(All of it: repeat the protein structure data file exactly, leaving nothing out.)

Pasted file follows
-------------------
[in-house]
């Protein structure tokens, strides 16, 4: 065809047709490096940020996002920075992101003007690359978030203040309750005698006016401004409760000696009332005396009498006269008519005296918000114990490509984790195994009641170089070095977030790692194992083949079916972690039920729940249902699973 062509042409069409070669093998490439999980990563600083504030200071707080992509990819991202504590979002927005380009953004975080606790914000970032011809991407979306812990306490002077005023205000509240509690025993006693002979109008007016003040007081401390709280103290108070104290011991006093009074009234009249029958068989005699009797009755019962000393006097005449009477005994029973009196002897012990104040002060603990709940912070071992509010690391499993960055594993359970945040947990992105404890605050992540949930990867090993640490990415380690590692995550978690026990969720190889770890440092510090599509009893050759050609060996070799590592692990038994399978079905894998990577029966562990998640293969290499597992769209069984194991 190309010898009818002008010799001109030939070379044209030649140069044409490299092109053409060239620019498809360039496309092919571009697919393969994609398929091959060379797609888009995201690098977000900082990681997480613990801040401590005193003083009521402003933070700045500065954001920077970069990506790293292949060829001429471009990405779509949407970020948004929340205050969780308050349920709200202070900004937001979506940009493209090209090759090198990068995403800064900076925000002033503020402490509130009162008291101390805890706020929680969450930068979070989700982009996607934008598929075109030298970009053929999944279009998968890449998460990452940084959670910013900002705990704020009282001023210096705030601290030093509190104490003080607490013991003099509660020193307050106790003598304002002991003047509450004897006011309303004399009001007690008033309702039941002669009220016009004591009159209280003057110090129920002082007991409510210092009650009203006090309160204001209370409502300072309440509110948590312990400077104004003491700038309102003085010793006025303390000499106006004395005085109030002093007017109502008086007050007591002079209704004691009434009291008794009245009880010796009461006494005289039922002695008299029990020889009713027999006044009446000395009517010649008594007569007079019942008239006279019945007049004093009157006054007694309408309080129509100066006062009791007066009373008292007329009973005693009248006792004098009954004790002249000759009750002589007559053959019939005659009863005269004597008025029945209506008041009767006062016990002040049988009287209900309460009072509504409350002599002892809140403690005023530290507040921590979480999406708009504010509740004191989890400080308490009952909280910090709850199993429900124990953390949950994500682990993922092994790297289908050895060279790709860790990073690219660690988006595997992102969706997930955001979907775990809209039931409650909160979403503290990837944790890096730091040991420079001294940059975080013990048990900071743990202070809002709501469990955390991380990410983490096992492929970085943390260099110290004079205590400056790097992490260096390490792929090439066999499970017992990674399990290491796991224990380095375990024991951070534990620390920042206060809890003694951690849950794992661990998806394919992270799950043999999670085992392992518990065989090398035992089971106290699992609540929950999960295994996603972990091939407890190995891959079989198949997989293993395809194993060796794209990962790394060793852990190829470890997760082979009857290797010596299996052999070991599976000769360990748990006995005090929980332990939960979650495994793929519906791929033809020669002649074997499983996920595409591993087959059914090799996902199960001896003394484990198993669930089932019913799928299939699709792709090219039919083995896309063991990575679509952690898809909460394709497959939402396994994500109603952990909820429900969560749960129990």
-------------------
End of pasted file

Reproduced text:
[in-house]
């Protein structure tokens, strides 16, 4: 065809047709490096940020996002920075992101003007690359978030203040309750005698006016401004409760000696009332005396009498006269008519005296918000114990490509984790195994009641170089070095977030790692194992083949079916972690039920729940249902699973 062509042409069409070669093998490439999980990563600083504030200071707080992509990819991202504590979002927005380009953004975080606790914000970032011809991407979306812990306490002077005023205000509240509690025993006693002979109008007016003040007081401390709280103290108070104290011991006093009074009234009249029958068989005699009797009755019962000393006097005449009477005994029973009196002897012990104040002060603990709940912070071992509010690391499993960055594993359970945040947990992105404890605050992540949930990867090993640490990415380690590692995550978690026990969720190889770890440092510090599509009893050759050609060996070799590592692990038994399978079905894998990577029966562990998640293969290499597992769209069984194991 190309010898009818002008010799001109030939070379044209030649140069044409490299092109053409060239620019498809360039496309092919571009697919393969994609398929091959060379797609888009995201690098977000900082990681997480613990801040401590005193003083009521402003933070700045500065954001920077970069990506790293292949060829001429471009990405779509949407970020948004929340205050969780308050349920709200202070900004937001979506940009493209090209090759090198990068995403800064900076925000002033503020402490509130009162008291101390805890706020929680969450930068979070989700982009996607934008598929075109030298970009053929999944279009998968890449998460990452940084959670910013900002705990704020009282001023210096705030601290030093509190104490003080607490013991003099509660020193307050106790003598304002002991003047509450004897006011309303004399009001007690008033309702039941002669009220016009004591009159209280003057110090129920002082007991409510210092009650009203006090309160204001209370409502300072309440509110948590312990400077104004003491700038309102003085010793006025303390000499106006004395005085109030002093007017109502008086007050007591002079209704004691009434009291008794009245009880010796009461006494005289039922002695008299029990020889009713027999006044009446000395009517010649008594007569007079019942008239006279019945007049004093009157006054007694309408309080129509100066006062009791007066009373008292007329009973005693009248006792004098009954004790002249000759009750002589007559053959019939005659009863005269004597008025029945209506008041009767006062016990002040049988009287209900309460009072509504409350002599002892809140403690005023530290507040921590979480999406708009504010509740004191989890400080308490009952909280910090709850199993429900124990953390949950994500682990993922092994790297289908050895060279790709860790990073690219660690988006595997992102969706997930955001979907775990809209039931409650909160979403503290990837944790890096730091040991420079001294940059975080013990048990900071743990202070809002709501469990955390991380990410983490096992492929970085943390260099110290004079205590400056790097992490260096390490792929090439066999499970017992990674399990290491796991224990380095375990024991951070534990620390920042206060809890003694951690849950794992661990998806394919992270799950043999999670085992392992518990065989090398035992089971106290699992609540929950999960295994996603972990091939407890190995891959079989198949997989293993395809194993060796794209990962790394060793852990190829470890997760082979009857290797010596299996052999070991599976000769360990748990006995005090929980332990939960979650495994793929519906791929033809020669002649074997499983996920595409591993087959059914090799996902199960001896003394484990198993669930089932019913799928299939699709792709090219039919083995896309063991990575679509952690898809909460394709497959939402396994994500109603952990909820429900969560749960129990």